“I don’t have time!” Five ways to reframe your thinking and reduce stress

Reframe your thinking to reduce your stress

5 ways to reframe your thinking and reduce stress

How saying “I don’t have time” creates stress and anxiety in our lives. How to reframe your thinking.

I’ll admit that I used to be one of those people. Always huffing and puffing and stressed out. I had a million things on my plate and there never seemed to be enough hours in the day to get it all done. I would be tired and always complaining that there was too much to do and too little time. And this was before I had a child.

Once the baby arrived, that stress multiplied. I was working two jobs, starting my private practice and staying up late to nurse a baby. I thought this would temporary but somehow it never seemed like I ever had the time to complete things off of my to do list. The list in fact kept getting longer. Ultimately though, this was not sustainable, because I was arguing with loved ones, I was tired all the time, I was becoming less fun and more whiney. The one thing that made me, ME, was laughter, and that was disappearing. I couldn’t lose that. I didn’t want my son to see an angry me.

Working and juggling children and a household can be hard

How to Reframe Your Thinking

Does any of this sound like you? Is that your mantra? Let me ask you how you’re doing with that. Are you happy any time those words come out of your mouth? I had to figure out how Beyonce was getting it done or how the mom on YouTube managed to do it with 4 kids. I wanted their secret beyond having more money and having hired help.

Unless they could somehow stop time and get things done, I had to figure it out if I wanted to be a good mom, wife, friend, therapist. And over time, I came to learn and adopt some new thoughts, habits and routines that has stopped me almost altogether from using that phrase.

I said ALMOST. Listen, we are overworked and overscheduled but we carry fatigue like a badge of honor. It’s the American way! We work hard! We want to do what’s best for our children and sometimes that means that things get sacrificed. Our lives are complicated, our houses are bigger, we have more stuff and we have less support around. So yes, getting it all done in 24 hours is hard and seemingly impossible, but it’s not. So here is some food for thought – We need to change our stinkin’ thinkin’.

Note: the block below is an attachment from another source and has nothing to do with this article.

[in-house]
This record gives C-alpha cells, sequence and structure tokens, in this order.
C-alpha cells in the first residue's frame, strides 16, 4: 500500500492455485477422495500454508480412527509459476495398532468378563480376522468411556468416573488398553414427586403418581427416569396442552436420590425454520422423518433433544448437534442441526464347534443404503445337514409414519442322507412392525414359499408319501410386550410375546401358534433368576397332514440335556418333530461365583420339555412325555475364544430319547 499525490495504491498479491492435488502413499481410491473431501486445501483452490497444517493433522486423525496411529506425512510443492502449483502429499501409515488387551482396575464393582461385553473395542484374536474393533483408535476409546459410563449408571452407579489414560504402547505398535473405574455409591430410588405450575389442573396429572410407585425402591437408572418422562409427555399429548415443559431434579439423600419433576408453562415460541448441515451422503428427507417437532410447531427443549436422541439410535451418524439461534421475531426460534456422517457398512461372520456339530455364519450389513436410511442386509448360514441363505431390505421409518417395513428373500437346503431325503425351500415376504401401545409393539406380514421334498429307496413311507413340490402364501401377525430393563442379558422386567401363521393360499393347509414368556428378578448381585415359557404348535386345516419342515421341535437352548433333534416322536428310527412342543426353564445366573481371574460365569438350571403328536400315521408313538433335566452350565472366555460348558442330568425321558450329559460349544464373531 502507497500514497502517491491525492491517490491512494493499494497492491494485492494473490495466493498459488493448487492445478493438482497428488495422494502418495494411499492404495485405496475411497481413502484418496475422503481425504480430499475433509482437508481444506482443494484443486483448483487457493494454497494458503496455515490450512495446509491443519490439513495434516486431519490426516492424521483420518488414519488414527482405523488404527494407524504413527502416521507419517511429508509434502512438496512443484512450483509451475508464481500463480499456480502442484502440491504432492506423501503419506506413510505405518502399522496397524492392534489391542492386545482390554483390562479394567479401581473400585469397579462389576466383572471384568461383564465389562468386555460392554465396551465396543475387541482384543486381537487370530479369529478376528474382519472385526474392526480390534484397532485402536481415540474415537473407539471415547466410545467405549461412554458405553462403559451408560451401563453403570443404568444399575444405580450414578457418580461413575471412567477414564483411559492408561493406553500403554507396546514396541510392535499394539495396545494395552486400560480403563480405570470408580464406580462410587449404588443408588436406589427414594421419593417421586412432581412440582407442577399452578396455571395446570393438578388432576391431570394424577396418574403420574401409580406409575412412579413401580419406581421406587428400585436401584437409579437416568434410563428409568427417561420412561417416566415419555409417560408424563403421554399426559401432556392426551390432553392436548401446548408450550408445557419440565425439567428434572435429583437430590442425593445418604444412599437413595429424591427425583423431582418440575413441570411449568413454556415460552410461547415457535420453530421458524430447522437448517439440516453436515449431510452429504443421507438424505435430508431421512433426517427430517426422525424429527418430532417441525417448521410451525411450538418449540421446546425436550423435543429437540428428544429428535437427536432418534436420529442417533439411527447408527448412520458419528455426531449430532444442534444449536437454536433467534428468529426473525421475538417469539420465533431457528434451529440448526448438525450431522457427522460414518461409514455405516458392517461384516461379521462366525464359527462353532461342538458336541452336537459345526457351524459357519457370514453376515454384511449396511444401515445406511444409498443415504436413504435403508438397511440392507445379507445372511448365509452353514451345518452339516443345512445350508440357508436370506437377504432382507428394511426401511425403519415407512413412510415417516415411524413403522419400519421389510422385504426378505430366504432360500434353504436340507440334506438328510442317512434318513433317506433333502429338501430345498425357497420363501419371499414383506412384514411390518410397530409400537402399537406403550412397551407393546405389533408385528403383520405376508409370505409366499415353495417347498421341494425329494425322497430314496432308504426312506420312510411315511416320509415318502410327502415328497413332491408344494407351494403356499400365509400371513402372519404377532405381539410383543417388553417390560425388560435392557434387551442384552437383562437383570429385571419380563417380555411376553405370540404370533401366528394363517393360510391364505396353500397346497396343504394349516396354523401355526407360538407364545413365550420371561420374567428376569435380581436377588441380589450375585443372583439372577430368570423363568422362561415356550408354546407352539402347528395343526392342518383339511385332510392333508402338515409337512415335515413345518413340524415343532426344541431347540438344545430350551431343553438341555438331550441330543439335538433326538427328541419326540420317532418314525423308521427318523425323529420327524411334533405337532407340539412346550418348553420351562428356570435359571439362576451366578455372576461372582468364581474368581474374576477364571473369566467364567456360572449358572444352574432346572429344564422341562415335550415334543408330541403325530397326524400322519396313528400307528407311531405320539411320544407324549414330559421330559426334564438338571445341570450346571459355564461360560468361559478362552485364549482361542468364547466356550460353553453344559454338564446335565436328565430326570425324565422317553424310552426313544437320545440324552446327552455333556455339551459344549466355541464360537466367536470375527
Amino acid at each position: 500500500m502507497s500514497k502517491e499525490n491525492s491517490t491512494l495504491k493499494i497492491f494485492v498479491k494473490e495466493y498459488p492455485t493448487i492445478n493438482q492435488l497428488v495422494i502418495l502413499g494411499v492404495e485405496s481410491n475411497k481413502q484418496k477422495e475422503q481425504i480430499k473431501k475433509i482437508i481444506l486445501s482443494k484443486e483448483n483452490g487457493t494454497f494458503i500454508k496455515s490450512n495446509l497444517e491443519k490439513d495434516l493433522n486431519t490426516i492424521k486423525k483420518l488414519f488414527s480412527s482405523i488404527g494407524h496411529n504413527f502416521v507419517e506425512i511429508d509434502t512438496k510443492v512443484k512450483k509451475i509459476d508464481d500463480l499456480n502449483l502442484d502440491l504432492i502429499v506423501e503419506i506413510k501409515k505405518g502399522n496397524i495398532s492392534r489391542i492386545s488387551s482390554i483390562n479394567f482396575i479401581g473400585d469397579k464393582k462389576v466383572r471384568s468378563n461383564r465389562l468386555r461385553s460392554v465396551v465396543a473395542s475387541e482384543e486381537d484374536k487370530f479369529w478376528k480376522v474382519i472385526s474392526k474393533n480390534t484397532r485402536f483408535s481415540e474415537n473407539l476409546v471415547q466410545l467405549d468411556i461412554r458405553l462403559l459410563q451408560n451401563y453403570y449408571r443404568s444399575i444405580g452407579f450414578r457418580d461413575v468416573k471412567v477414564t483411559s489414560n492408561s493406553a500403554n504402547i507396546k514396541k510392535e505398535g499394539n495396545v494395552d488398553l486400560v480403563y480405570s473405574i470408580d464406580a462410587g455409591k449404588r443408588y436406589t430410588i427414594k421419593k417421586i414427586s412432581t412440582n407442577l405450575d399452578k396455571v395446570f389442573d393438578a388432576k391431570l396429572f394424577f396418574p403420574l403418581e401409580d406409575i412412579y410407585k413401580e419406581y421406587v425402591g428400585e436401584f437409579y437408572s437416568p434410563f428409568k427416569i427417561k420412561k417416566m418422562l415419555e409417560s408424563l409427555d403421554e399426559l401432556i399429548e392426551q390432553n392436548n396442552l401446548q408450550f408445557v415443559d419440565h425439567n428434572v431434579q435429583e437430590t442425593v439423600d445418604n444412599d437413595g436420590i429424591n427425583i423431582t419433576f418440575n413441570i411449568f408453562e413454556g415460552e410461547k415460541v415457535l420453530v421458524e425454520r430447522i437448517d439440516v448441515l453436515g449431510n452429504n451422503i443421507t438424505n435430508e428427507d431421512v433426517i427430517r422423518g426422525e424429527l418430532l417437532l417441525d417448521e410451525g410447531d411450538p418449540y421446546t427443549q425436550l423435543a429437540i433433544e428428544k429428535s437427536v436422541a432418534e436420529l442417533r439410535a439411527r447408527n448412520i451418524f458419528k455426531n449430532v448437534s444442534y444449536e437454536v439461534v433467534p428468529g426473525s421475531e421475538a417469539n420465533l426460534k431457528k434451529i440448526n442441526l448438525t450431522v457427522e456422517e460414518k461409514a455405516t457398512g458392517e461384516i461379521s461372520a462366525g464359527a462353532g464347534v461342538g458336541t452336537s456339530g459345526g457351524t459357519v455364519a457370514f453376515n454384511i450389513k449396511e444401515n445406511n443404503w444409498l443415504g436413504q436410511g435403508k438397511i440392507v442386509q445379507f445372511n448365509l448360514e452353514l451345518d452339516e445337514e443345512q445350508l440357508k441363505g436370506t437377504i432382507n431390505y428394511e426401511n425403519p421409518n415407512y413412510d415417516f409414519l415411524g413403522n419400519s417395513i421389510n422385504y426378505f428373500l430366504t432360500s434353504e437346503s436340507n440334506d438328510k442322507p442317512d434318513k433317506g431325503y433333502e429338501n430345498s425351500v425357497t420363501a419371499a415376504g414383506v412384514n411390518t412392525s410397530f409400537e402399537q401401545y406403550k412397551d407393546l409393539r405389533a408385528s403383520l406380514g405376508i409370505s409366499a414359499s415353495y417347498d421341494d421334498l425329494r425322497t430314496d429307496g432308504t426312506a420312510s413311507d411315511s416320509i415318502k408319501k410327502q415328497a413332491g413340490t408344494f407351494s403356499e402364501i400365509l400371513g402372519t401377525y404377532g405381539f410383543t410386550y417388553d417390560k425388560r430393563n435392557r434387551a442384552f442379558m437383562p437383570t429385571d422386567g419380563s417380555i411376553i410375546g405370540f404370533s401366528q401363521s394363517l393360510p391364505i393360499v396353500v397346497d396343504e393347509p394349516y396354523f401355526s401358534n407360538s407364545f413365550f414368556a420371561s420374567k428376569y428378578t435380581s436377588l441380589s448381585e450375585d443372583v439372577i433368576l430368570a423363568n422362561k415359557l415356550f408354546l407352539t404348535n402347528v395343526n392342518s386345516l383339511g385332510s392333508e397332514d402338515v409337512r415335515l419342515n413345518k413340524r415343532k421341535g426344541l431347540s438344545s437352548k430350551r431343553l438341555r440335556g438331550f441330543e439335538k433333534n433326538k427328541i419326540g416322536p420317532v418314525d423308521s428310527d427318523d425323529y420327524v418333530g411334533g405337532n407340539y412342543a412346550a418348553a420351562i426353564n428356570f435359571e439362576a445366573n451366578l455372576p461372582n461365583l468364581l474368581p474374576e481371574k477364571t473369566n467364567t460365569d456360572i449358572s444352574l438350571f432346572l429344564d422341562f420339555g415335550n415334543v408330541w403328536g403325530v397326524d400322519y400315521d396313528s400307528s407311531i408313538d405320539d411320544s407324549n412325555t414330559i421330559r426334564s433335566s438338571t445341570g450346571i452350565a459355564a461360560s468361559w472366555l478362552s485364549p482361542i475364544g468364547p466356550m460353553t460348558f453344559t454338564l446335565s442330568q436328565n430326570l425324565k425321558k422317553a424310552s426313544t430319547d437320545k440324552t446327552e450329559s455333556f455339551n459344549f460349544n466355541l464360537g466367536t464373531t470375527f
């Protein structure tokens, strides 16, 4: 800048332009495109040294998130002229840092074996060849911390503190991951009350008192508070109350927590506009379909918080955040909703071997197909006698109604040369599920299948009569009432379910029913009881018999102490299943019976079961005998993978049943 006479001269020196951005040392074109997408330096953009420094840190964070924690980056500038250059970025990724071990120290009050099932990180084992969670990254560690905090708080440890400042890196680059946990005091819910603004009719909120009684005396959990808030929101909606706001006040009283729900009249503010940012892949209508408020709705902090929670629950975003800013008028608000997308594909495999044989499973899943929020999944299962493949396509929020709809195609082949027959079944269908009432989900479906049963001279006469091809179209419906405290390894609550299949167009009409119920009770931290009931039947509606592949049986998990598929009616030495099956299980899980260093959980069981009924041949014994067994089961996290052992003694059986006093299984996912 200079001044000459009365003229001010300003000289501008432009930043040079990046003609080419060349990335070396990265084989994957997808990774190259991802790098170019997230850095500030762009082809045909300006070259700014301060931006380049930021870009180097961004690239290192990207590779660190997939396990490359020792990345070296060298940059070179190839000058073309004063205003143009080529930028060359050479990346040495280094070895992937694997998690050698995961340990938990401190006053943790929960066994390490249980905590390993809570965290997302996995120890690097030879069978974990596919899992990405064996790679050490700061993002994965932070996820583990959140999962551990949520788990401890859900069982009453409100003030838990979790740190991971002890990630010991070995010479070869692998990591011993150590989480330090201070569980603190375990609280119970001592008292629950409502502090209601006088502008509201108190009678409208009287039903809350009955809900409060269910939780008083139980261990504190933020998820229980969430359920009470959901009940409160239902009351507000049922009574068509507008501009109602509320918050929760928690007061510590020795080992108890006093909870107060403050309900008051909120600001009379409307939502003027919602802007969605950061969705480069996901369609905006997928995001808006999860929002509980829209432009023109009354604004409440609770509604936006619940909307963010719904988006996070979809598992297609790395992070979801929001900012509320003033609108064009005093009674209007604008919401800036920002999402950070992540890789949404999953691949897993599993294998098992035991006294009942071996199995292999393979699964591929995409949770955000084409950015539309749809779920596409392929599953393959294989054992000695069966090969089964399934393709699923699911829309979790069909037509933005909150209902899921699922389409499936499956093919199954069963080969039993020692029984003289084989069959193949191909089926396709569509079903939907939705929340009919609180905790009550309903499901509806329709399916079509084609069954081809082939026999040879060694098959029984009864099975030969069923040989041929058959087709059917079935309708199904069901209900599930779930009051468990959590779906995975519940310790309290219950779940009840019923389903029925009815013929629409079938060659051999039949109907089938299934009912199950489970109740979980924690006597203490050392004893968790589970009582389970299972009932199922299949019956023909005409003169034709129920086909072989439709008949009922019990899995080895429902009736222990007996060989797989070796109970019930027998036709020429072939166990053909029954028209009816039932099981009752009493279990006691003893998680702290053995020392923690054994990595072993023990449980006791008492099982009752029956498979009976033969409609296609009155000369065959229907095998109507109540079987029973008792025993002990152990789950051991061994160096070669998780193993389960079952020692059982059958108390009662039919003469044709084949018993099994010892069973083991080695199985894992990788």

1. Reframe your thinking: Stop saying “I don’t have time”.

I often tell people, don’t tell me what you don’t want, tell me what you do want! But in this case, I suggest to you that you replace the statement “I don’t have time” with “I have 5 minutes”. Seriously! Reframe your focus to the time that you do have so that you can get something done.

Now before you start screaming “Are you kidding me, 5 minutes isn’t s*** with all that I have to do around here”, consider this… 5 minutes is a long time when the cashier at the drive thru tells you that you have to wait 5 more minutes and your kid is screaming that they’re hungry NOW.

Reframe Your Statements: I have five minutes

5 minutes is a long time when you realize that you are going to be 15 minutes late to work for the third time this week. 15 minutes is a long time when you have to wait for the bathroom and you have to go really bad. 5 minutes is also a long time when you are frozen in time by that song that brings you back to your childhood. 15 minutes is a long time when you get to hug your best friend after not seeing her for months.

The point is, in 15 minutes you can get something done, something that gets you close to getting it done. I don’t know when it is we decided, especially moms that we had to “get it ALL done”. I feel like I remember the saying in the 80’s to be “Get ‘Er Done” but nowhere did it say ALL. That got snuck in there and now we feel this tremendous pressure to get it all done.

Reframe your thinking and expectations

Yes, the tasks that we face may take longer than 5 minutes, but it’s better than nothing. And if you can see tasks in 5 minute increments, you are more likely to tackle more things over the course of a day. So, consider a typical example. You want to create home cooked meals for your family so that you save money, spend less time ordering out and eating healthier. The old you would have said “I don’t have enough time to make home cooked meals, that stuff takes 2 hours.

New you says, “I have 15 minutes, what can I put together tonight?”. Maybe you google something and find an instant pot recipe where it takes you 15 minutes to cut up the ingredients and dump it in for a decent home cooked meal. Maybe you recruit family members to take 15 minutes and cut up fruit, while another takes 15 minutes to set the table while you’re cutting up the main meal ingredients. This leads me to point number 2

2. Reframe Your Thinking: Recruit others to take up the 15 minute challenge.

Stop thinking that you have to do it all by yourself. Yes, you want things to be done in a certain way, and that way may be the “right” way, but you doing things your way ensures that you don’t have time to get it all done.